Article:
To follow Christ requires self-emptying, a continual letting go and inner flow in surrender to God's loving embrace. This letting go and flowing into God is God breathing new life in us; it is living in the Spirit of God's entangled love. Out of this shared energy of love flows the life of Christ. In other words, we do not so much follow Christ as the life of Christ flows from us, as we become united to the Spirit of love, drawn ever more deeply into the mystery of God. This Spirit of truth, light and newness of life encourages and enkindles us to do new things. Those who have made a radical difference in the world, such as Martin Luther King or Dorothy Day, have lived deeply in the Spirit of prayerful union in love.
Is religious life today grounded in the Spirit of new life or has it become overly complacent? I am well aware of the many good works religious women and men have undertaken, works that have helped the poor, the homeless, the environment, those in prison and those who live in darkness. But the structural core of religious communities has become too corporate and institutional and this structure has afforded a domestication of the Gospel life.
To live in a radical commitment to the Spirit is to live in the anxiety of the now; the moment of in-breaking future; to live poised for the next moment of divine surprise. It is understandable that communities strive to care for their members but the institutionalization of such care, and the excellent care which many communities provide, has rendered many members self-indulgent and naïve to the real daily struggles of millions of people. Is this really a radical commitment to Gospel life?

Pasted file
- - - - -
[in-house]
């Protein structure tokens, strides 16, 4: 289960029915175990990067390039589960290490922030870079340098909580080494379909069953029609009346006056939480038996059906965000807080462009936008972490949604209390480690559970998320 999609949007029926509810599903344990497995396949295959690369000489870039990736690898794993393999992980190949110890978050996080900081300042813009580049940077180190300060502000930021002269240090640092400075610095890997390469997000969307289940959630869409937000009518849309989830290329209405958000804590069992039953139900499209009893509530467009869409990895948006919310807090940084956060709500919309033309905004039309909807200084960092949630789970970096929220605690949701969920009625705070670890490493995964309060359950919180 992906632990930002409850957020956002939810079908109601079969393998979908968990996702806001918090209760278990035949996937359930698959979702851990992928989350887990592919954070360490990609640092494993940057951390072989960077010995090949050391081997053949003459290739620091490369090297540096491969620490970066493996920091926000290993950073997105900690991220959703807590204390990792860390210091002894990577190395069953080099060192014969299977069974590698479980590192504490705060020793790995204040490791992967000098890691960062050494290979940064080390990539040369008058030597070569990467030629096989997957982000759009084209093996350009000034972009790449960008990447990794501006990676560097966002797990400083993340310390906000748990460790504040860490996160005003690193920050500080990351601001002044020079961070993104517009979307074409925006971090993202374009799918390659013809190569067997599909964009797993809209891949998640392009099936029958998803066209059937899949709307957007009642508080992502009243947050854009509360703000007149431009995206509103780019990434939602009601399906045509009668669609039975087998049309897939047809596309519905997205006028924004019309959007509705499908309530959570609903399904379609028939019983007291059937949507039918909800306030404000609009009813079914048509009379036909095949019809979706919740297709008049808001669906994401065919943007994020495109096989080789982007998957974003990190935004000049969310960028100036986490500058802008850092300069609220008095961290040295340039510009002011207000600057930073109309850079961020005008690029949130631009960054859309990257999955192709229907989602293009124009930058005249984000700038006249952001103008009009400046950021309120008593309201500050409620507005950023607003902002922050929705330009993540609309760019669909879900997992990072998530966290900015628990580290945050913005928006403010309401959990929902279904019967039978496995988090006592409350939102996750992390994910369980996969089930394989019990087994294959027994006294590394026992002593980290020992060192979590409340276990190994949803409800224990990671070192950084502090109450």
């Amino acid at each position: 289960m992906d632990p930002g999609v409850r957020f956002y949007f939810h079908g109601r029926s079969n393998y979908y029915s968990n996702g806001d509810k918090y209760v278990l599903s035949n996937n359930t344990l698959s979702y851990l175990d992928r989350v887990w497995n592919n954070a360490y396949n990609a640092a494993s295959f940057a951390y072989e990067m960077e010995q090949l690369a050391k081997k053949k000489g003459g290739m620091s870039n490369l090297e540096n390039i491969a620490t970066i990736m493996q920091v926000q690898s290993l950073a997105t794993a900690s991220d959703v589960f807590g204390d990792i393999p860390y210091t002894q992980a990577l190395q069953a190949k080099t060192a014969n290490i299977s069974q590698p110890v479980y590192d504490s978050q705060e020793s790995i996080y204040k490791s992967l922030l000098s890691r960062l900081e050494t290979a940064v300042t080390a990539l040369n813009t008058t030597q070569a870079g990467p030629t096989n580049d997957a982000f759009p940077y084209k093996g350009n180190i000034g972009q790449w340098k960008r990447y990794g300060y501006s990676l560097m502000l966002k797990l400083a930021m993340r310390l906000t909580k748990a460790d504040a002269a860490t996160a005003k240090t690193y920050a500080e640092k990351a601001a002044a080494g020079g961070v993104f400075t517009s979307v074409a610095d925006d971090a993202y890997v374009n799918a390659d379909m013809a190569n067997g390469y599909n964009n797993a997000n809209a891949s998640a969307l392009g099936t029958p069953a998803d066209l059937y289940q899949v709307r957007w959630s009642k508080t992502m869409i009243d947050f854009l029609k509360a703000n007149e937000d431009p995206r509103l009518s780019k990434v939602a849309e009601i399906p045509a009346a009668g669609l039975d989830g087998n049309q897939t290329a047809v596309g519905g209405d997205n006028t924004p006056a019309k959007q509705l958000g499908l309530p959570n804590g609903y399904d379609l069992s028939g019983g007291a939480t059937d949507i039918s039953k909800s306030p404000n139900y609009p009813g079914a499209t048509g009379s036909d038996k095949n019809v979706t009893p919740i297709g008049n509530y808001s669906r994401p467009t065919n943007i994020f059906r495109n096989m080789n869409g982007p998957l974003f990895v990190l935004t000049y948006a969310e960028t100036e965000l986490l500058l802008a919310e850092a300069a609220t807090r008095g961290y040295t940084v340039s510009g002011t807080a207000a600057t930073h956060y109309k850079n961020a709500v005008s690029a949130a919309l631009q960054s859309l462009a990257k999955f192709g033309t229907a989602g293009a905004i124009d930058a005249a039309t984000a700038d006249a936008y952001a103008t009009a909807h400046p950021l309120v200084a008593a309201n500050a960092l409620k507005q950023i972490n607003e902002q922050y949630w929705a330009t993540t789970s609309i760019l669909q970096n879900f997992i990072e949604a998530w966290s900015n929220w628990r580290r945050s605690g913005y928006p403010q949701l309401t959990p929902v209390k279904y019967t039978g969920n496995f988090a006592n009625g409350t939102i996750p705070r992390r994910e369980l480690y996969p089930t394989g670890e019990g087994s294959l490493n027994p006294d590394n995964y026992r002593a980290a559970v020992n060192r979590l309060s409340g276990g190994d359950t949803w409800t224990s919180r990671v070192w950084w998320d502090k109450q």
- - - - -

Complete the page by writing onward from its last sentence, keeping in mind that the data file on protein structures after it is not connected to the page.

Our world needs committed Christians who drink from the well of the Spirit. When religious men and women become comfortably centered in their private lives, when their anxieties are centered only on themselves and their needs, then one must question the purpose of such a life. What is this religious life existing for? Whom is it existing for? Whether wearing a habit or no habit, or living in community or apart from community, the religious person today is the one who lives on the edge of the uncomfortable, the uncertain, the unknown, the chaotic, nurturing interiorly a deep wellspring of divine love which embraces and encourages us to breathe new life into a world struggling for life. The irony of Christian life is that action is not primary; rather, it is being attentive to the Spirit so that every moment is lived in the self-surrender of love.
Jesus assures us that the Spirit is God's deep abiding presence. God breathes through us as life steps into the future. In his final appearance Jesus asked his disciples to "go" into the world and "announce" the Good News. Go to places you have never gone before, say things that are unthinkable, do not fear, for the One who is with you has already gone before you.
The Gospels are the spiritual counterpart of the Big Bang — inviting us to be part of God's magnificent work of creating and loving the world into something new. We do not "follow Jesus" to do the same things Jesus did; rather we listen to Jesus and breathe in his words of life as we breathe out new life in a world struggling for more life, more justice and more unity in love. To love is to create, and to create is to imagine the new. In the words of Francis of Assisi, "let us begin anew."
[Ilia Delio, a member of the Franciscan Sisters of Washington, D.C., is the Josephine C. Connelly Endowed Chair in Theology at Villanova University. She is the author of 16 books and the general editor of the series Catholicity in an Evolving Universe. Her newest book is Making All Things New: Catholicity, Cosmology and Consciousness (Orbis Books 2015).]